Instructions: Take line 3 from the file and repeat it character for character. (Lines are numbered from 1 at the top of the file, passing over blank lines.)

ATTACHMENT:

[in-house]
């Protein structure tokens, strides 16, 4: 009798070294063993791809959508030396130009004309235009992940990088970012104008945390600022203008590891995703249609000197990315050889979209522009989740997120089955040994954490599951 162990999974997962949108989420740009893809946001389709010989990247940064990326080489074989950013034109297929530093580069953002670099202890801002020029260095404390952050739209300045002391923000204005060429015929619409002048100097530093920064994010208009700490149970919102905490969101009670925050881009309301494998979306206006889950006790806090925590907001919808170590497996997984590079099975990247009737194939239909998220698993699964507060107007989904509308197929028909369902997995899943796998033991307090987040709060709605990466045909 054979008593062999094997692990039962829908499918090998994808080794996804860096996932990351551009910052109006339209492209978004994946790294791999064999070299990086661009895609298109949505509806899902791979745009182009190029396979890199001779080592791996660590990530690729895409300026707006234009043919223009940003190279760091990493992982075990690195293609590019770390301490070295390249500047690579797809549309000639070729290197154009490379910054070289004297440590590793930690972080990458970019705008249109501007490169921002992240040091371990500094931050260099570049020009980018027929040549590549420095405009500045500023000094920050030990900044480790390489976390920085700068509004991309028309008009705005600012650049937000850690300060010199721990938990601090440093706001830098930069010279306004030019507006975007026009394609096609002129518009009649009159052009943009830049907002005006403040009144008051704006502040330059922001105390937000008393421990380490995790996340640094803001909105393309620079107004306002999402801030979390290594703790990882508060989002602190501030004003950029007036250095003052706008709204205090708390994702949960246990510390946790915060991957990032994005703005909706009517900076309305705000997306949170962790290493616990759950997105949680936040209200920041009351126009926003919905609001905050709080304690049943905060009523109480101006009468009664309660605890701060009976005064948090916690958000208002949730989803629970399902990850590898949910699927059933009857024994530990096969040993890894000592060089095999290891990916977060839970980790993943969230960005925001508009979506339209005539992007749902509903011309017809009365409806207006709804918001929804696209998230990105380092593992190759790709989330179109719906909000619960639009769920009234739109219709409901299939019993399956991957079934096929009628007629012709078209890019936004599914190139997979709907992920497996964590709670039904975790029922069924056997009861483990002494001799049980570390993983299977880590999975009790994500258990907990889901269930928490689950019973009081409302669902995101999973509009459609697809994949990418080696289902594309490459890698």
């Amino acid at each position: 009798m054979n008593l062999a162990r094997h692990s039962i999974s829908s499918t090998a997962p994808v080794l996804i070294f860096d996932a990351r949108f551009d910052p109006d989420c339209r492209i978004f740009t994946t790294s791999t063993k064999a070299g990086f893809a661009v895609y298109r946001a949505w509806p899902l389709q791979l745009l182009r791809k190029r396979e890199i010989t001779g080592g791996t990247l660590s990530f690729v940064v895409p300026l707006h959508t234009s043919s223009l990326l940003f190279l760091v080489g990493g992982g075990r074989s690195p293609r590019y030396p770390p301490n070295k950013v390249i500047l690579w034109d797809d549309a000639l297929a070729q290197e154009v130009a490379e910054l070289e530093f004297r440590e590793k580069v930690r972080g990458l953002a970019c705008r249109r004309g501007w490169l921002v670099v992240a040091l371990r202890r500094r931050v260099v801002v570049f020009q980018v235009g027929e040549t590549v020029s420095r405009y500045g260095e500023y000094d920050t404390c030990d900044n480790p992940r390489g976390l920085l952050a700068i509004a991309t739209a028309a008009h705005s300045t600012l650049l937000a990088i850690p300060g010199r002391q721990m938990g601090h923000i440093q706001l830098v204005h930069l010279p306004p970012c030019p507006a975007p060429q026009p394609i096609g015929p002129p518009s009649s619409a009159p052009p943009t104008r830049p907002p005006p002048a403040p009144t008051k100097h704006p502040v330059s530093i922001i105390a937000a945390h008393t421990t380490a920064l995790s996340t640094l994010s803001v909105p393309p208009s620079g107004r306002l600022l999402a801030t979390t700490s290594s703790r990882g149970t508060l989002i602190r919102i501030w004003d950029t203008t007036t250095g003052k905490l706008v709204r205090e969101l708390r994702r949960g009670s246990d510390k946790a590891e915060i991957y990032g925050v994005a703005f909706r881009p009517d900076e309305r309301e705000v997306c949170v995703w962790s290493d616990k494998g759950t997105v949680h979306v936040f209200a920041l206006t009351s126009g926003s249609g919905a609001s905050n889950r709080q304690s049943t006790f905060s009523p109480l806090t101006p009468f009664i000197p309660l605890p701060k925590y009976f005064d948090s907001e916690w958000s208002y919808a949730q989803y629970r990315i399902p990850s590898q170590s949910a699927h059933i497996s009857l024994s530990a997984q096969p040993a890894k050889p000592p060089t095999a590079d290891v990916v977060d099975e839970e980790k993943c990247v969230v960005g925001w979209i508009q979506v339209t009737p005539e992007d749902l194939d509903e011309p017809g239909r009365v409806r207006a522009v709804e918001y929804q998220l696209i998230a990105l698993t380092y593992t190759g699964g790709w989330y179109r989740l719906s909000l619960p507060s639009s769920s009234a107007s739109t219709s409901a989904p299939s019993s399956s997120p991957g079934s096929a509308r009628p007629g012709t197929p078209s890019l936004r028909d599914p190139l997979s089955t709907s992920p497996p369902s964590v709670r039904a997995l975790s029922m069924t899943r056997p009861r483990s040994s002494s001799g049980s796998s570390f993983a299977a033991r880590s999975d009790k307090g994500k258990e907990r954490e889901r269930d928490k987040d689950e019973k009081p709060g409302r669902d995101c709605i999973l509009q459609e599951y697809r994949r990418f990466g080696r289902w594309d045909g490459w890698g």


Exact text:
């Amino acid at each position: 009798m054979n008593l062999a162990r094997h692990s039962i999974s829908s499918t090998a997962p994808v080794l996804i070294f860096d996932a990351r949108f551009d910052p109006d989420c339209r492209i978004f740009t994946t790294s791999t063993k064999a070299g990086f893809a661009v895609y298109r946001a949505w509806p899902l389709q791979l745009l182009r791809k190029r396979e890199i010989t001779g080592g791996t990247l660590s990530f690729v940064v895409p300026l707006h959508t234009s043919s223009l990326l940003f190279l760091v080489g990493g992982g075990r074989s690195p293609r590019y030396p770390p301490n070295k950013v390249i500047l690579w034109d797809d549309a000639l297929a070729q290197e154009v130009a490379e910054l070289e530093f004297r440590e590793k580069v930690r972080g990458l953002a970019c705008r249109r004309g501007w490169l921002v670099v992240a040091l371990r202890r500094r931050v260099v801002v570049f020009q980018v235009g027929e040549t590549v020029s420095r405009y500045g260095e500023y000094d920050t404390c030990d900044n480790p992940r390489g976390l920085l952050a700068i509004a991309t739209a028309a008009h705005s300045t600012l650049l937000a990088i850690p300060g010199r002391q721990m938990g601090h923000i440093q706001l830098v204005h930069l010279p306004p970012c030019p507006a975007p060429q026009p394609i096609g015929p002129p518009s009649s619409a009159p052009p943009t104008r830049p907002p005006p002048a403040p009144t008051k100097h704006p502040v330059s530093i922001i105390a937000a945390h008393t421990t380490a920064l995790s996340t640094l994010s803001v909105p393309p208009s620079g107004r306002l600022l999402a801030t979390t700490s290594s703790r990882g149970t508060l989002i602190r919102i501030w004003d950029t203008t007036t250095g003052k905490l706008v709204r205090e969101l708390r994702r949960g009670s246990d510390k946790a590891e915060i991957y990032g925050v994005a703005f909706r881009p009517d900076e309305r309301e705000v997306c949170v995703w962790s290493d616990k494998g759950t997105v949680h979306v936040f209200a920041l206006t009351s126009g926003s249609g919905a609001s905050n889950r709080q304690s049943t006790f905060s009523p109480l806090t101006p009468f009664i000197p309660l605890p701060k925590y009976f005064d948090s907001e916690w958000s208002y919808a949730q989803y629970r990315i399902p990850s590898q170590s949910a699927h059933i497996s009857l024994s530990a997984q096969p040993a890894k050889p000592p060089t095999a590079d290891v990916v977060d099975e839970e980790k993943c990247v969230v960005g925001w979209i508009q979506v339209t009737p005539e992007d749902l194939d509903e011309p017809g239909r009365v409806r207006a522009v709804e918001y929804q998220l696209i998230a990105l698993t380092y593992t190759g699964g790709w989330y179109r989740l719906s909000l619960p507060s639009s769920s009234a107007s739109t219709s409901a989904p299939s019993s399956s997120p991957g079934s096929a509308r009628p007629g012709t197929p078209s890019l936004r028909d599914p190139l997979s089955t709907s992920p497996p369902s964590v709670r039904a997995l975790s029922m069924t899943r056997p009861r483990s040994s002494s001799g049980s796998s570390f993983a299977a033991r880590s999975d009790k307090g994500k258990e907990r954490e889901r269930d928490k987040d689950e019973k009081p709060g409302r669902d995101c709605i999973l509009q459609e599951y697809r994949r990418f990466g080696r289902w594309d045909g490459w890698g």